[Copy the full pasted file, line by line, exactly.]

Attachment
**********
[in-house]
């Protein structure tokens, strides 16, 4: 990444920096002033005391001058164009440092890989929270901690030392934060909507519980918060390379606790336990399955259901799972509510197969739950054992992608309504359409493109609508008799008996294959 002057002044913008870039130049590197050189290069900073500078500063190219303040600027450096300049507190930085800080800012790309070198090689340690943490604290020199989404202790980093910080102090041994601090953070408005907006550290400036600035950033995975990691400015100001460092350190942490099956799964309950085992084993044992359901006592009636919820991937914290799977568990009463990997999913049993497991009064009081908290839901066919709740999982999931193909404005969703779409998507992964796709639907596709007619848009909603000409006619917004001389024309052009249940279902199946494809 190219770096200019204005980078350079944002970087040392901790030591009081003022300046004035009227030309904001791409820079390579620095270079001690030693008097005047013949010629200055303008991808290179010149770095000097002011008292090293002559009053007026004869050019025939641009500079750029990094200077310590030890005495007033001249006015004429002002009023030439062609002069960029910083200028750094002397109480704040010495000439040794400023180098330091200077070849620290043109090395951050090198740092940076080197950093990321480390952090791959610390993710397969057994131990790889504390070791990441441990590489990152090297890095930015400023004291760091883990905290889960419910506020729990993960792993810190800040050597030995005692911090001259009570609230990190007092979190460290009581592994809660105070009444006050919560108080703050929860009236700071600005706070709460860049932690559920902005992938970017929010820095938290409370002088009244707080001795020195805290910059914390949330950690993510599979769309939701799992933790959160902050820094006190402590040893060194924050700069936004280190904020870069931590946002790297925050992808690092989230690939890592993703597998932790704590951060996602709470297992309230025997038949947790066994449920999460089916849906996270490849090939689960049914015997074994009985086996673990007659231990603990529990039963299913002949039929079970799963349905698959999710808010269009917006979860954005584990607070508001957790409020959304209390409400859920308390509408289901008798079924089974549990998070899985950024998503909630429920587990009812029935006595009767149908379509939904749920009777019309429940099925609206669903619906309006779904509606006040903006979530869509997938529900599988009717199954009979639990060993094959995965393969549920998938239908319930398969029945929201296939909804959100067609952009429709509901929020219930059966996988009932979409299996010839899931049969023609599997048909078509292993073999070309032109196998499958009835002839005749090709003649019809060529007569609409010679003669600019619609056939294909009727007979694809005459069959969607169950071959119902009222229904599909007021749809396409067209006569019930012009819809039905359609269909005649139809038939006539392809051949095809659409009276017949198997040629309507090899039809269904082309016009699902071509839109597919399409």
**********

[in-house]
């Protein structure tokens, strides 16, 4: 990444920096002033005391001058164009440092890989929270901690030392934060909507519980918060390379606790336990399955259901799972509510197969739950054992992608309504359409493109609508008799008996294959 002057002044913008870039130049590197050189290069900073500078500063190219303040600027450096300049507190930085800080800012790309070198090689340690943490604290020199989404202790980093910080102090041994601090953070408005907006550290400036600035950033995975990691400015100001460092350190942490099956799964309950085992084993044992359901006592009636919820991937914290799977568990009463990997999913049993497991009064009081908290839901066919709740999982999931193909404005969703779409998507992964796709639907596709007619848009909603000409006619917004001389024309052009249940279902199946494809 190219770096200019204005980078350079944002970087040392901790030591009081003022300046004035009227030309904001791409820079390579620095270079001690030693008097005047013949010629200055303008991808290179010149770095000097002011008292090293002559009053007026004869050019025939641009500079750029990094200077310590030890005495007033001249006015004429002002009023030439062609002069960029910083200028750094002397109480704040010495000439040794400023180098330091200077070849620290043109090395951050090198740092940076080197950093990321480390952090791959610390993710397969057994131990790889504390070791990441441990590489990152090297890095930015400023004291760091883990905290889960419910506020729990993960792993810190800040050597030995005692911090001259009570609230990190007092979190460290009581592994809660105070009444006050919560108080703050929860009236700071600005706070709460860049932690559920902005992938970017929010820095938290409370002088009244707080001795020195805290910059914390949330950690993510599979769309939701799992933790959160902050820094006190402590040893060194924050700069936004280190904020870069931590946002790297925050992808690092989230690939890592993703597998932790704590951060996602709470297992309230025997038949947790066994449920999460089916849906996270490849090939689960049914015997074994009985086996673990007659231990603990529990039963299913002949039929079970799963349905698959999710808010269009917006979860954005584990607070508001957790409020959304209390409400859920308390509408289901008798079924089974549990998070899985950024998503909630429920587990009812029935006595009767149908379509939904749920009777019309429940099925609206669903619906309006779904509606006040903006979530869509997938529900599988009717199954009979639990060993094959995965393969549920998938239908319930398969029945929201296939909804959100067609952009429709509901929020219930059966996988009932979409299996010839899931049969023609599997048909078509292993073999070309032109196998499958009835002839005749090709003649019809060529007569609409010679003669600019619609056939294909009727007979694809005459069959969607169950071959119902009222229904599909007021749809396409067209006569019930012009819809039905359609269909005649139809038939006539392809051949095809659409009276017949198997040629309507090899039809269904082309016009699902071509839109597919399409």